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We all want to get something for nothing. That's what makes gambling
so attractive. That's also what makes playing the stock market so
attractive. We used to think they were very different, gambling and
the stock market. One was taking unwise chances with our money,
while the other was investing it. But recently there hasn't seemed to be
that much difference.
Stock prices are based on the perceived value of the stocks. In other
words, when things look bleak, a series of chain reactions can make a
drop in one sector bring down other sectors. This is more likely to
happen when stocks have been overvalued. As the old adage has it,
what goes up must come down. As sure as prices rise beyond any
real value of the holdings, a bubble is created which eventually bursts.
The current series of market plunges began with subprime mortgages
in the housing market. When people who lacked the money or credit
to do so sought to buy houses, realtors and lending agencies, eager to
do business, helped them. After all, owning your own house is the
They worked out deals that included adjustable rate
mortages--mortgages with considerably higher payments later in the
life of the loan. That's a gamble that you'll make more money in the
future than you have in the past. But what if you're laid off your job or
health problems bring crushing debts?
To spread the risk, the lending agencies bundled mortages and sold
them to other banks and agencies. With too many foreclosures, 15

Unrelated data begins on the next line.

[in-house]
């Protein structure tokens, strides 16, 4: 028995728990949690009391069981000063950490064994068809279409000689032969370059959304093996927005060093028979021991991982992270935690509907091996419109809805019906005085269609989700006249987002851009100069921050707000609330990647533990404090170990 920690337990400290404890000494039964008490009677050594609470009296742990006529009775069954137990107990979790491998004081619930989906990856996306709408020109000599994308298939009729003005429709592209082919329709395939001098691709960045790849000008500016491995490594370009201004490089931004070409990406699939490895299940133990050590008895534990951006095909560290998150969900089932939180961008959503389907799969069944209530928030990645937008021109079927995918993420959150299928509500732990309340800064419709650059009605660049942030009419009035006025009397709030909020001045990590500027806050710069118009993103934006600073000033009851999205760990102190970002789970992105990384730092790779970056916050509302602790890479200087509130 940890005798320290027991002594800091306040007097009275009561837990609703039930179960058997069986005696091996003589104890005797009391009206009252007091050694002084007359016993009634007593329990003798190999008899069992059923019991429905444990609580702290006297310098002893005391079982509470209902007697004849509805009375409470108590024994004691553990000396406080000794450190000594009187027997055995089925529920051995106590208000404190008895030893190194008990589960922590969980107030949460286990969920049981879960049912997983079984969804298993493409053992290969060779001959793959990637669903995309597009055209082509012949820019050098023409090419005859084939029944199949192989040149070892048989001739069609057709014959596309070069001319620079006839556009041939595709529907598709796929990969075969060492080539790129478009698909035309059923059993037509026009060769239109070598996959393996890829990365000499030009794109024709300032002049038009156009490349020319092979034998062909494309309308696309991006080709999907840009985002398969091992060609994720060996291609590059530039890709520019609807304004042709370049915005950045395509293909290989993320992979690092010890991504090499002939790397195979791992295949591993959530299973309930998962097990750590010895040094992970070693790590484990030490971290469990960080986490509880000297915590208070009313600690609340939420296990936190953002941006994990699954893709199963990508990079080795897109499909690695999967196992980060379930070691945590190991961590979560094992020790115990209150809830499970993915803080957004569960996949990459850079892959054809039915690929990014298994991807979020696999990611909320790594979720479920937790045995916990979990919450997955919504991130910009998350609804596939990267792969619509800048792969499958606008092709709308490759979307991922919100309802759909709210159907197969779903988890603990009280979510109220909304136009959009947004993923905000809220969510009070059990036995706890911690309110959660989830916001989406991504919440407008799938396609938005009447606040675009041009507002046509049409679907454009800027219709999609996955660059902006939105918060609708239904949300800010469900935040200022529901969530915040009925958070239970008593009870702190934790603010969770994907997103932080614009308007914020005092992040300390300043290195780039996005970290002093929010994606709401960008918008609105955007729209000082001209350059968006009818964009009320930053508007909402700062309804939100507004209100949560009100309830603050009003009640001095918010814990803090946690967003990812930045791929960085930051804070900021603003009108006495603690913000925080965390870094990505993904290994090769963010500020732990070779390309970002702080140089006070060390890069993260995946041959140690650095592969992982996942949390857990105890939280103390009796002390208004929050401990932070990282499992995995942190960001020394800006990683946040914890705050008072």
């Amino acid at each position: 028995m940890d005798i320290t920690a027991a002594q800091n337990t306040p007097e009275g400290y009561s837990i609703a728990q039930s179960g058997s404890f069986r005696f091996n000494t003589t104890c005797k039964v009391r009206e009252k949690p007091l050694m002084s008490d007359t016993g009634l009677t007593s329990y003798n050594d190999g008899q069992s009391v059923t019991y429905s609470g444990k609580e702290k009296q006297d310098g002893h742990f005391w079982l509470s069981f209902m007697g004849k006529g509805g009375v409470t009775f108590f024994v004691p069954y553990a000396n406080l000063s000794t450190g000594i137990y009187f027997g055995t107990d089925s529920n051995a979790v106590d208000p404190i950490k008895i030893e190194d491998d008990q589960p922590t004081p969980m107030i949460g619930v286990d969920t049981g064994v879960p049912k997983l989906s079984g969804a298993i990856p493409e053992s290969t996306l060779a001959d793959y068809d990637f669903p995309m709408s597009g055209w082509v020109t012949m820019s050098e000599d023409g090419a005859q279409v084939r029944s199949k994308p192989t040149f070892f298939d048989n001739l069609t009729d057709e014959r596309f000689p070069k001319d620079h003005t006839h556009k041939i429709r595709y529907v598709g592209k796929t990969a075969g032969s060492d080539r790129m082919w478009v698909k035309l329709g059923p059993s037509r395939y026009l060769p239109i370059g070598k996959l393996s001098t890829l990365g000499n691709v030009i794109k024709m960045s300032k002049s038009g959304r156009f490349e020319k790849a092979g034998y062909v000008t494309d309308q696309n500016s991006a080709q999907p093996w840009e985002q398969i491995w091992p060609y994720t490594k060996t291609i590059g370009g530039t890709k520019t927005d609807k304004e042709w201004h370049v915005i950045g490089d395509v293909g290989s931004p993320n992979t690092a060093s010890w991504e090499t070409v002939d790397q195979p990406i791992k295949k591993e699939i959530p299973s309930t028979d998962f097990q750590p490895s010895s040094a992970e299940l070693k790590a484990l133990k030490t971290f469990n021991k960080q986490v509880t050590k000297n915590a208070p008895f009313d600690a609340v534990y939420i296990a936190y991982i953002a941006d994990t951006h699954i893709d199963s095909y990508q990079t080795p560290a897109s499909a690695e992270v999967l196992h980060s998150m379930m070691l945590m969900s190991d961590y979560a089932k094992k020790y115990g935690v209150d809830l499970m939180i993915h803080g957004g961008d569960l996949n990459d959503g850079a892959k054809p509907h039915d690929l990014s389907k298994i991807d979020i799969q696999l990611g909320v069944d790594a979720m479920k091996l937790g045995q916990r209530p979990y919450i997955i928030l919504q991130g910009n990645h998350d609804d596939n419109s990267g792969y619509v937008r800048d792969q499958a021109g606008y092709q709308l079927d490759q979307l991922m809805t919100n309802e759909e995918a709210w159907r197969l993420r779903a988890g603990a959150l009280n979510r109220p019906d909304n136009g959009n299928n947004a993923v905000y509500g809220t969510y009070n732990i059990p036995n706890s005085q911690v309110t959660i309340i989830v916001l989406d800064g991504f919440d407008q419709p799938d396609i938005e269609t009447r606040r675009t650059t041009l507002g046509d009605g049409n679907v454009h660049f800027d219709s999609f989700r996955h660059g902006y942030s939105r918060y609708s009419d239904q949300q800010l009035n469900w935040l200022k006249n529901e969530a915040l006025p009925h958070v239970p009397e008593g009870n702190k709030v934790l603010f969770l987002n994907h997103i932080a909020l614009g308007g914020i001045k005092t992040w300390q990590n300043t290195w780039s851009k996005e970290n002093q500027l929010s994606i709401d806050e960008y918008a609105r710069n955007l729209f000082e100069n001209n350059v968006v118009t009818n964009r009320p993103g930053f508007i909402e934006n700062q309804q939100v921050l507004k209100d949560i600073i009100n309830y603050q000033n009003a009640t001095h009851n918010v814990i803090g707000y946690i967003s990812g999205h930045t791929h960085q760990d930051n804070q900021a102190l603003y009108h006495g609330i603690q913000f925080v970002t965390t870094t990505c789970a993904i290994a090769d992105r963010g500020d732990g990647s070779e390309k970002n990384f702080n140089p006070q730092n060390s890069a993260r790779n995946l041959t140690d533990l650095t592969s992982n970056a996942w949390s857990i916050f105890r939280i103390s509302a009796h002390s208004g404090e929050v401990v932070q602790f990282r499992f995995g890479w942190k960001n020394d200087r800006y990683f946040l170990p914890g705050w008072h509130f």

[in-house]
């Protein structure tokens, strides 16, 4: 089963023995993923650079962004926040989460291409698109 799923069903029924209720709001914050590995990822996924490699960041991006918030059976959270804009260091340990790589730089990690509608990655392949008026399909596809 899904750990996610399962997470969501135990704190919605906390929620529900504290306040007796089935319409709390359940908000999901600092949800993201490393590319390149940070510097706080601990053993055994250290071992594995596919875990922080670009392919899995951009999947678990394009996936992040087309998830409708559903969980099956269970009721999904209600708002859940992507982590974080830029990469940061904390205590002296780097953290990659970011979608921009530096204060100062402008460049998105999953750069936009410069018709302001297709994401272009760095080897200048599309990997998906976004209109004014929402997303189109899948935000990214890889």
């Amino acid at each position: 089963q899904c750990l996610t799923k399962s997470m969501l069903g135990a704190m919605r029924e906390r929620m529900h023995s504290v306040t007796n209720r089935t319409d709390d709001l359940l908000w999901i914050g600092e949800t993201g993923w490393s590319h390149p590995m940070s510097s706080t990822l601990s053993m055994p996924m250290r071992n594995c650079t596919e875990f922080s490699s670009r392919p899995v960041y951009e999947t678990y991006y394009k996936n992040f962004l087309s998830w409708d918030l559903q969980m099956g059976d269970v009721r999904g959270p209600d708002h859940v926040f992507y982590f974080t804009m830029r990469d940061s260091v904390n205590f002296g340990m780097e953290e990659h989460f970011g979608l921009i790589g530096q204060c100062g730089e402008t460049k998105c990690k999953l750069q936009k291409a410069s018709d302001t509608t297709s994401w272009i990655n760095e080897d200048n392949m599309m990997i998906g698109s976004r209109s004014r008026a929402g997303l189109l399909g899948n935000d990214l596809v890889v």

banks failed and several others were rescued, causing a panic. In a
global economy, it reverberated around the world.
When the rates reset and the new homeowners failed to make the
higher payments, the banks or other lending agencies foreclosed,
causing people to lose the houses they'd worked for all their lives.
Rather than helping people stay in their houses, the government
responded by offering rebates to everyone, including the lending
What weaknesses in the system and in us brought this on? Part of the
problem was greed, part was the desire to live beyond our means, and
part was lack of foresight.
Our capitalistic economy functioned on the principle that markets were
self-correcting and that regulations were not needed. But anybody
watching the way house prices in Los Angeles, for example, had gone
up would have wondered if those burgeoning prices really reflected
In this month's website, we'll consider greed and excess, our values,
and the Christian and money.
I'd love to hear your reactions to the website, as well as your thoughts
on the financial situation. Just email me at firstname.lastname@example.org.